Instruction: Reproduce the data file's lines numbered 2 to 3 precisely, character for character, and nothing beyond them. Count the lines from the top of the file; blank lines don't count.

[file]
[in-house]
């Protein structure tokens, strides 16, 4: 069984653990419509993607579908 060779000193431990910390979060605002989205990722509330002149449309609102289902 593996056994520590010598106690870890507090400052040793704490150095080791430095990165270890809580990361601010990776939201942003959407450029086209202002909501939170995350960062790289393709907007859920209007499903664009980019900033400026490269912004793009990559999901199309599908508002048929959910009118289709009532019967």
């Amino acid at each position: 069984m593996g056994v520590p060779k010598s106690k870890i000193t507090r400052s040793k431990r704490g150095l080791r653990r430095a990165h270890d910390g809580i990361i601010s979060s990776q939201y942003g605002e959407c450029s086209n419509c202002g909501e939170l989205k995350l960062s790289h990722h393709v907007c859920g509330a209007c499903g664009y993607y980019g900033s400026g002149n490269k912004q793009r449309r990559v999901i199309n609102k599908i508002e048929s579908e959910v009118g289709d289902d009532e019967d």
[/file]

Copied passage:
């Protein structure tokens, strides 16, 4: 069984653990419509993607579908 060779000193431990910390979060605002989205990722509330002149449309609102289902 593996056994520590010598106690870890507090400052040793704490150095080791430095990165270890809580990361601010990776939201942003959407450029086209202002909501939170995350960062790289393709907007859920209007499903664009980019900033400026490269912004793009990559999901199309599908508002048929959910009118289709009532019967």
């Amino acid at each position: 069984m593996g056994v520590p060779k010598s106690k870890i000193t507090r400052s040793k431990r704490g150095l080791r653990r430095a990165h270890d910390g809580i990361i601010s979060s990776q939201y942003g605002e959407c450029s086209n419509c202002g909501e939170l989205k995350l960062s790289h990722h393709v907007c859920g509330a209007c499903g664009y993607y980019g900033s400026g002149n490269k912004q793009r449309r990559v999901i199309n609102k599908i508002e048929s579908e959910v009118g289709d289902d009532e019967d």